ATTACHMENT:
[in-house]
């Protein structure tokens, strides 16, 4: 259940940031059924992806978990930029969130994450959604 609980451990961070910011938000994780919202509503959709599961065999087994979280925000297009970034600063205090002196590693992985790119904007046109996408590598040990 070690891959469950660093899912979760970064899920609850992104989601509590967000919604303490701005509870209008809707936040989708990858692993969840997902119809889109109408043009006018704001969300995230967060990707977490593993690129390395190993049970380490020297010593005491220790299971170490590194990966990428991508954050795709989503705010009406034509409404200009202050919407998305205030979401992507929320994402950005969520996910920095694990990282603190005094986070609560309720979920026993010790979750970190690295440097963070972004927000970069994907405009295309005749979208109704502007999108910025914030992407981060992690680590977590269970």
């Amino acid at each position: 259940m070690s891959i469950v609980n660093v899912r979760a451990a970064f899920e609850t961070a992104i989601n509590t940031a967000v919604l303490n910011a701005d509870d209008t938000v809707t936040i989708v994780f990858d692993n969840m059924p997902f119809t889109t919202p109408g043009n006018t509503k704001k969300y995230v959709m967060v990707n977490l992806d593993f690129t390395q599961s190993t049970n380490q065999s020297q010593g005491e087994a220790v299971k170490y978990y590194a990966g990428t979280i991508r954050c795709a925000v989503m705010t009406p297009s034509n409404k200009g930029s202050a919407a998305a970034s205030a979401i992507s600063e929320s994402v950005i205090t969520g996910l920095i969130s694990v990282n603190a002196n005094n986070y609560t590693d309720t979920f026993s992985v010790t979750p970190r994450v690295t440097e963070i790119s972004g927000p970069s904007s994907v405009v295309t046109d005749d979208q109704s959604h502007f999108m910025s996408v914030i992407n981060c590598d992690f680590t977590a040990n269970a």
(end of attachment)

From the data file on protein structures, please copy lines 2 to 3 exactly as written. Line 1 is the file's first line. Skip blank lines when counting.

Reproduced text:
């Protein structure tokens, strides 16, 4: 259940940031059924992806978990930029969130994450959604 609980451990961070910011938000994780919202509503959709599961065999087994979280925000297009970034600063205090002196590693992985790119904007046109996408590598040990 070690891959469950660093899912979760970064899920609850992104989601509590967000919604303490701005509870209008809707936040989708990858692993969840997902119809889109109408043009006018704001969300995230967060990707977490593993690129390395190993049970380490020297010593005491220790299971170490590194990966990428991508954050795709989503705010009406034509409404200009202050919407998305205030979401992507929320994402950005969520996910920095694990990282603190005094986070609560309720979920026993010790979750970190690295440097963070972004927000970069994907405009295309005749979208109704502007999108910025914030992407981060992690680590977590269970």
């Amino acid at each position: 259940m070690s891959i469950v609980n660093v899912r979760a451990a970064f899920e609850t961070a992104i989601n509590t940031a967000v919604l303490n910011a701005d509870d209008t938000v809707t936040i989708v994780f990858d692993n969840m059924p997902f119809t889109t919202p109408g043009n006018t509503k704001k969300y995230v959709m967060v990707n977490l992806d593993f690129t390395q599961s190993t049970n380490q065999s020297q010593g005491e087994a220790v299971k170490y978990y590194a990966g990428t979280i991508r954050c795709a925000v989503m705010t009406p297009s034509n409404k200009g930029s202050a919407a998305a970034s205030a979401i992507s600063e929320s994402v950005i205090t969520g996910l920095i969130s694990v990282n603190a002196n005094n986070y609560t590693d309720t979920f026993s992985v010790t979750p970190r994450v690295t440097e963070i790119s972004g927000p970069s904007s994907v405009v295309t046109d005749d979208q109704s959604h502007f999108m910025s996408v914030i992407n981060c590598d992690f680590t977590a040990n269970a």